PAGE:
Sunday, May 04, 2008
I wonder about the small shops who market themselves as the alternative to Starbucks and all it's corporate fury. Is their lone redeeming quality simply falling into a gimmick too? Being an indie shop is good, I guess, but if your product is no better than Starbucks... does it really matter? What if the McCafe on the corner has better lattes than both but with none of the emotional satisfaction purchased from either the branding at big green or the emotional comfort of rejecting the big bad corporation?
Saturday, May 03, 2008
I hate running into the holier than thou attitude with people behind the counter. Snarky signs demanding or shamelessly begging for tips along with generally indifferent service don't have a place in a profit seeking business.
When I was working behind the bar, I found out one simple fact. The environment you create will determine the customer base.
Over time, I ran across less demanding customers, less impatient people, and less nonsense than when I first started working because of a simple fact. We tried to act like professionals. Not everyone, but there was a sense behind the counter of conviction and pride among what felt like a majority. It felt like people were more patient and you had fewer people trying to take advantage of you. People knew how the system worked, they knew you knew, and it was a comfortable place to work.
Sure, this is just an empirical observation that was reinforced over a painful but short stint in a cafe not too long ago where I realized, it really is a delicate mix of personalities. It may not hold truths for everyone but I believe quality service and professionalism attracts better customers.
The problem is that it takes that majority to establish a sense of what the shop is. One out of a dozen has no effect. Especially if the other eleven are the type that think they can do a better job than the owner just because they show up when scheduled.
I feel like there are fewer and fewer shops here in town where you can just go in and have a coffee and you don't get attitude. Attitude when you tear them away from their scintillating conversation. Attitude when you watch them make the drink or show any interest in it being made correctly. Attitude for simply being there at all.
On top of that, the sighs, the impatience or flat out pretending you don't exist, there is the lack of care. That's what tops it off for me. hearing stories of friends going into shops where they have good equipment and access to real training but they simply don't care.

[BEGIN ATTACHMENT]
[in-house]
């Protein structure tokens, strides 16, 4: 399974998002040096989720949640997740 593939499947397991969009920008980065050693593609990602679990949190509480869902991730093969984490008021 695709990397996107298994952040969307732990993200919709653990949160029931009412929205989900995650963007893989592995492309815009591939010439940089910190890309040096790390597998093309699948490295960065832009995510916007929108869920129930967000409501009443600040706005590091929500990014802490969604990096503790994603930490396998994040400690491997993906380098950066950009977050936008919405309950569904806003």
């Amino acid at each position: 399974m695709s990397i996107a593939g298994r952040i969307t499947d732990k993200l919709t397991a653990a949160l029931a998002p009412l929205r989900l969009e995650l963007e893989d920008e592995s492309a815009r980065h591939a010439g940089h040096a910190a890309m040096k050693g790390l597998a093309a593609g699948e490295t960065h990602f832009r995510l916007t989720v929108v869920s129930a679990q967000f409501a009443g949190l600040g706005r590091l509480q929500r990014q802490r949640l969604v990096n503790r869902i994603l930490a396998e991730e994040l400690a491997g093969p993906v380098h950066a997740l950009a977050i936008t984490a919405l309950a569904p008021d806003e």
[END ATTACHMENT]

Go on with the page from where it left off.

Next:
There's no excuse for that but I don't know who to blame.
I don't go into many shops these days because it wouldn't make any sense but every conversation I have had lately seems to center around this issue. It's like coffee shops don't try to hire people who actually like coffee anymore! There is nothing worse than hearing someone complain about a shop you have no control over. Even if I did say something, it's not clear I would get enough respect to be taken seriously.
At this point, you are probably wondering why I am writing this so here's where I pass the responsibility to you, the reader.
If anything, I have learned that it is you, as the consumer, who should speak up. Things don't change if nobody speaks up. Pull a manager aside and mention a missed detail, a careless mistake, or downright belligerence. What have you got to lose?
Otherwise, you could just keep putting money in that tip jar and hope that some day the service gets better.
Thursday, May 01, 2008
I dropped in to visit friends and someone pulls out the weekly dig and asks me, when did they take this photo?
Jeez, seriously?!? Since I haven't worked in a cafe in months, this must have been at the Hsieh espresso event. The photo I get doesn't include my name, the shop we are in, or anything about coffee. Just another day in Boston where the press talk all day about oversized couches and cupcakes making the coffee shops but nothing serious about or reviews of the coffee.
There is a lot of dirt in coffee to be dug, pardon the pun, but it takes a serious approach and probably more time invested than most generic student focused assignments. Believe me, I understand that there isn't much to write about in the local coffee scene, very little to romanticize really, so it's not like I can point to some great grievance of overlooked quality.
I'd love to be out there and doing some tastings, really rocking the game with brewing events, and creating a scene but my newest project right now is bogged down in an insane catch 22. If anyone knows higher ups or has some sway with Arlington local government or is a local and just wants to help, drop me an email. Aside from that, everything these days is in limbo for the moment.